Education fact: According to Investopedia “The foreign exchange market (forex market) is the largest financial market in the world. In fact, the market for currencies is several times larger than the stock market.”

Investment Ideas for 2015 Part II


Part of my top down investing method is looking at the long-term chart of the country’s stock index. Since I like the U.S. market, I use the S&P 500 because it is the benchmark that U.S. mutual funds are measured against. Most market experts believe it is difficult to be successful at timing the market over the long run. Trying to sell at the market top and buy at the market bottom is impossible to time. Although, I agree over the long-term, sometime it pays to reduce some risk within your portfolio.

“Rule No. 1: Never Lose Money. Rule No. 2: Never Forget Rule No. 1.” ….Warren Buffet

The 20 year chart of the S&P 500 above illustrates three up markets and two down market trends. The current U.S. bull market of 70 straight months is the longest since World War II. I am protecting my portfolio by sector rotation into more defensive areas and increasing my cash position to take advantage of any market weakness.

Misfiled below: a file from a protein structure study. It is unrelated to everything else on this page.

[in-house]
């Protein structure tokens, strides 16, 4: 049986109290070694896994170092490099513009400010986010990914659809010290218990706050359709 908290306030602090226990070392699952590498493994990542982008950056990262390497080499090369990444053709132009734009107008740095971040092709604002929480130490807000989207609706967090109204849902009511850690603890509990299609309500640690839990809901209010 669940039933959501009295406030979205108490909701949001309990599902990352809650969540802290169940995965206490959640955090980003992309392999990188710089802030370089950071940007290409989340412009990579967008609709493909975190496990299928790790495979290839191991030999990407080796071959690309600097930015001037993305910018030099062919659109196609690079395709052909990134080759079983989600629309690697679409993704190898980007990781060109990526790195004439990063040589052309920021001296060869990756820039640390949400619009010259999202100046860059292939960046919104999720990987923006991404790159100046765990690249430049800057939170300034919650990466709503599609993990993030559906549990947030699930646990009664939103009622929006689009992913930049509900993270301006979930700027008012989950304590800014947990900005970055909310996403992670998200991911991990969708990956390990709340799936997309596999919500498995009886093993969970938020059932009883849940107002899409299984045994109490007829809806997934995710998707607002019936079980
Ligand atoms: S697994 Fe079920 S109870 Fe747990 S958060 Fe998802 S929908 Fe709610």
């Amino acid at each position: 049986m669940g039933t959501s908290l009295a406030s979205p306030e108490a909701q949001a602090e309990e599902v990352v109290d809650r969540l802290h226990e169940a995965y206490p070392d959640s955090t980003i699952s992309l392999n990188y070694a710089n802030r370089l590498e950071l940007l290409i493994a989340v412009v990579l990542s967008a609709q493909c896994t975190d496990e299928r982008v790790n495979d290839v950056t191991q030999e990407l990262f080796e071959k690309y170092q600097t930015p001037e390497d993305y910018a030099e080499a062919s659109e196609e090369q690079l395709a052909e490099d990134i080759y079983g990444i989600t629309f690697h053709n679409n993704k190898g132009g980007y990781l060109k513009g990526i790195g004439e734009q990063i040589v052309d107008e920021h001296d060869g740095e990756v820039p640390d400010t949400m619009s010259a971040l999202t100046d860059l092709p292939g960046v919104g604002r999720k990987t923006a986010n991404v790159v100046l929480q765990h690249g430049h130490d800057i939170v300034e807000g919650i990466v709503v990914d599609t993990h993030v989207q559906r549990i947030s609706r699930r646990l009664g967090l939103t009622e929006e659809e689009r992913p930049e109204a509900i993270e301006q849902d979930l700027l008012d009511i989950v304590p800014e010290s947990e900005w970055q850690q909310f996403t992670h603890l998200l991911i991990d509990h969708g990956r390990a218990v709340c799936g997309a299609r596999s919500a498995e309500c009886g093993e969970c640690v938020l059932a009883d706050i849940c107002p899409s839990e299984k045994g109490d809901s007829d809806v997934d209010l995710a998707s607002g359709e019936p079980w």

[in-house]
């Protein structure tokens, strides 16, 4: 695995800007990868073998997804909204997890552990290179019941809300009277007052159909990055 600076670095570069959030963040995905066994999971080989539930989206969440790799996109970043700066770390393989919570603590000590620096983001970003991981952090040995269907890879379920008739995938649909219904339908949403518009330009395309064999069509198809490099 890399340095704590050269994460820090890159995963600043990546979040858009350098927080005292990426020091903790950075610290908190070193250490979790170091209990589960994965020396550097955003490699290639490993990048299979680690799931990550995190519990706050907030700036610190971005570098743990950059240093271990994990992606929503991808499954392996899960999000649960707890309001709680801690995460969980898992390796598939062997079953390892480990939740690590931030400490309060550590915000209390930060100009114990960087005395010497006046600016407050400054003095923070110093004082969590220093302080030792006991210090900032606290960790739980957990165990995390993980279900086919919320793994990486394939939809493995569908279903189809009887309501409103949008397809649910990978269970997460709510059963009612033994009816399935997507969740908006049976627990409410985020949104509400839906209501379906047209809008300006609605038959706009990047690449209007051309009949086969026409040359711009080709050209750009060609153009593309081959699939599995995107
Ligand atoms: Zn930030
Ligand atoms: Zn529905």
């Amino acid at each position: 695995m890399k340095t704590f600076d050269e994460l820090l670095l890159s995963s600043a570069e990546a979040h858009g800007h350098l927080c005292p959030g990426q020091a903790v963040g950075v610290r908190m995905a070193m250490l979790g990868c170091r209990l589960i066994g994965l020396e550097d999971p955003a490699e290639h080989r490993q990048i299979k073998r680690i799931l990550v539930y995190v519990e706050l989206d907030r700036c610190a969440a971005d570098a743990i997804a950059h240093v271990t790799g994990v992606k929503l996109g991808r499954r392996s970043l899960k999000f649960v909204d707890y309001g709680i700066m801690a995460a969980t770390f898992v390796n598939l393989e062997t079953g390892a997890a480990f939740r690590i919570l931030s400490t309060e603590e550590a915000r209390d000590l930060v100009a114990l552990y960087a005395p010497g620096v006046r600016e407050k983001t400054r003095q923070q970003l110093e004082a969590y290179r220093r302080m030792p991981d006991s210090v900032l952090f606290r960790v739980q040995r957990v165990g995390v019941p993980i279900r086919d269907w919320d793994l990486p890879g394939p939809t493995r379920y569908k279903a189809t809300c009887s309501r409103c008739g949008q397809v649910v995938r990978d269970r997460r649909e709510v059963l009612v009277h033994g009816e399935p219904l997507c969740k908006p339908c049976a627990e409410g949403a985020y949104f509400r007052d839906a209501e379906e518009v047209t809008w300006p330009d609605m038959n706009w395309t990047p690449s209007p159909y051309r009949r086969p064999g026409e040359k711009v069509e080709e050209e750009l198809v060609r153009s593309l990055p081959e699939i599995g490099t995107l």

In Investing Ideas for 2015 Part 1, I mentioned that I like the transportation sector and the consumer discretionary sectors which was also covered in my blog post “How to profit from falling oil prices” .  So I will illustrate my research methods on another sector Healthcare.

The health care sector has  long-term growth potential due to the aging population and investors considered it low risk. My research process is to check ETFs providers to compare their performances, fees and top ten holdings. All ETFs are not created equal, there are so many different choices. This is an example of what I found at the Spider ETF website and Blackrock I-shares.

SPDR International Health (IRY) I-Shares Healthcare (IYH)
SPDR Pharmaceuticals (XPH) I-Shares Pharmaceuticals (IHE)
SPDR Healthcare Equipment (XHE) I-Shares Medical Devices (IHI)
SPDR Health Care Services (XHS) I-Shares Health Care Provider (IHF)

At first glance you would think that most of the top ten holdings of SPDR Pharma (XPH) would also be in I-shares Pharma (IHE). I found only five companies that were in both ETFs plus they had different holding percentages. You can see from the three year chart below that both pharmaceutical ETFs have outperformed the S&P 500!!



The chart also illustrates that more money has been moving into this defensive sector during the past year. It also confirms that I should be more defensive in my investing choices.

Further research needs to be done on comparing another defensive sector and high risk. The one year chart below  compares a consumer staples ETF (XLP) with a high yield U.S. bond ETF (JNK) and international high yield bond ETF. (IJNK)        (high yield is basically junk bonds)